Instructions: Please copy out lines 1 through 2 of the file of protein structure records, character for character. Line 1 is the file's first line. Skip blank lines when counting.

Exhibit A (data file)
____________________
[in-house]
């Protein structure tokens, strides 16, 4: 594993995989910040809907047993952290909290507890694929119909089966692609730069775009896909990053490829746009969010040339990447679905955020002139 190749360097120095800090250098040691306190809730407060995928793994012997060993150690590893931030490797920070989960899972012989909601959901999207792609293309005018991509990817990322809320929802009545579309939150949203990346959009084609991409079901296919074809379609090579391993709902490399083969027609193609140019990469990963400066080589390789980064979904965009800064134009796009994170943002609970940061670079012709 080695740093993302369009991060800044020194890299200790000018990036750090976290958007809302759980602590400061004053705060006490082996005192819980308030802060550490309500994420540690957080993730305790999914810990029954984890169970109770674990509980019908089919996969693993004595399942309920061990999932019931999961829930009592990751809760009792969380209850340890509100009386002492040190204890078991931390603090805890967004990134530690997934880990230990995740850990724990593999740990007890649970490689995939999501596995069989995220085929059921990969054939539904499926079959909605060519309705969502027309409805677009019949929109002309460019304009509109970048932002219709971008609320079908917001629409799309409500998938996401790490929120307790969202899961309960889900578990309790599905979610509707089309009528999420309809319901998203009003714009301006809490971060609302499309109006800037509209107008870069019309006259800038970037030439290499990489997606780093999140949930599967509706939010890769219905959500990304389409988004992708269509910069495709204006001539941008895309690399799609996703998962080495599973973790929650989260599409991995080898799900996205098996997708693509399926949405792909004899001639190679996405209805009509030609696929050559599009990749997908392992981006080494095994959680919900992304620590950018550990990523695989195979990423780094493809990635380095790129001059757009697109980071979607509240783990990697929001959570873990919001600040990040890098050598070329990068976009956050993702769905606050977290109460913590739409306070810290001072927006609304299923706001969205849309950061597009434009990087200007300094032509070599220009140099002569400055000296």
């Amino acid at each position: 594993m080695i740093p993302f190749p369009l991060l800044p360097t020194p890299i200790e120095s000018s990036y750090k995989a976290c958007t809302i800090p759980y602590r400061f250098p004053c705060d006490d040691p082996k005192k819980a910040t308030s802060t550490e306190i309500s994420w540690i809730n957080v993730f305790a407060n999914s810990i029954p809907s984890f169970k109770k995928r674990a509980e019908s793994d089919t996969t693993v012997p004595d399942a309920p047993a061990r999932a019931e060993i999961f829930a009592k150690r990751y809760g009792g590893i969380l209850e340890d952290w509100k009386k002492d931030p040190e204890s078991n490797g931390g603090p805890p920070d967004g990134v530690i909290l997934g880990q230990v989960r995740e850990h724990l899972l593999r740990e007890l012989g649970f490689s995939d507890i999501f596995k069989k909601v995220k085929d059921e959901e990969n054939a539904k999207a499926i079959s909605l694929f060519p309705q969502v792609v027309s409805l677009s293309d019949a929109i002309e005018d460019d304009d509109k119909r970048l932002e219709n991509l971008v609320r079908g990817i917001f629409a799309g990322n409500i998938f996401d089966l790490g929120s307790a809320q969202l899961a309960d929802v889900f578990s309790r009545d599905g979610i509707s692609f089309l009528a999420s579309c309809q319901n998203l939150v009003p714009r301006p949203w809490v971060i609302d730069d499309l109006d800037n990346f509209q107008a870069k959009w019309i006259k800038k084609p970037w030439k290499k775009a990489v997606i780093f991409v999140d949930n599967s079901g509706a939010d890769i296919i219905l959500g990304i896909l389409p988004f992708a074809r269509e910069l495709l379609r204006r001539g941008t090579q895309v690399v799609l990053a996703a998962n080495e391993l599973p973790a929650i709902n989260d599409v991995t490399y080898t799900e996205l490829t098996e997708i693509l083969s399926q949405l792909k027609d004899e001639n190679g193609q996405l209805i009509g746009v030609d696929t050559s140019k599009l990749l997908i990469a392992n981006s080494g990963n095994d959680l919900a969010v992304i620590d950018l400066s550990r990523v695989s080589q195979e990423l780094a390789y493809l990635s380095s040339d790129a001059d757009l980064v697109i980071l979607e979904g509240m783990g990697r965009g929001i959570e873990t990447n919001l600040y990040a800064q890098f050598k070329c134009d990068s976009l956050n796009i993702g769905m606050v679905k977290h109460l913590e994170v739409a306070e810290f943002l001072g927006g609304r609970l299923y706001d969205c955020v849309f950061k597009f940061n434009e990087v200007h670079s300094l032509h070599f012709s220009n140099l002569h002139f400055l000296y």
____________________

[in-house]
């Protein structure tokens, strides 16, 4: 594993995989910040809907047993952290909290507890694929119909089966692609730069775009896909990053490829746009969010040339990447679905955020002139 190749360097120095800090250098040691306190809730407060995928793994012997060993150690590893931030490797920070989960899972012989909601959901999207792609293309005018991509990817990322809320929802009545579309939150949203990346959009084609991409079901296919074809379609090579391993709902490399083969027609193609140019990469990963400066080589390789980064979904965009800064134009796009994170943002609970940061670079012709 080695740093993302369009991060800044020194890299200790000018990036750090976290958007809302759980602590400061004053705060006490082996005192819980308030802060550490309500994420540690957080993730305790999914810990029954984890169970109770674990509980019908089919996969693993004595399942309920061990999932019931999961829930009592990751809760009792969380209850340890509100009386002492040190204890078991931390603090805890967004990134530690997934880990230990995740850990724990593999740990007890649970490689995939999501596995069989995220085929059921990969054939539904499926079959909605060519309705969502027309409805677009019949929109002309460019304009509109970048932002219709971008609320079908917001629409799309409500998938996401790490929120307790969202899961309960889900578990309790599905979610509707089309009528999420309809319901998203009003714009301006809490971060609302499309109006800037509209107008870069019309006259800038970037030439290499990489997606780093999140949930599967509706939010890769219905959500990304389409988004992708269509910069495709204006001539941008895309690399799609996703998962080495599973973790929650989260599409991995080898799900996205098996997708693509399926949405792909004899001639190679996405209805009509030609696929050559599009990749997908392992981006080494095994959680919900992304620590950018550990990523695989195979990423780094493809990635380095790129001059757009697109980071979607509240783990990697929001959570873990919001600040990040890098050598070329990068976009956050993702769905606050977290109460913590739409306070810290001072927006609304299923706001969205849309950061597009434009990087200007300094032509070599220009140099002569400055000296």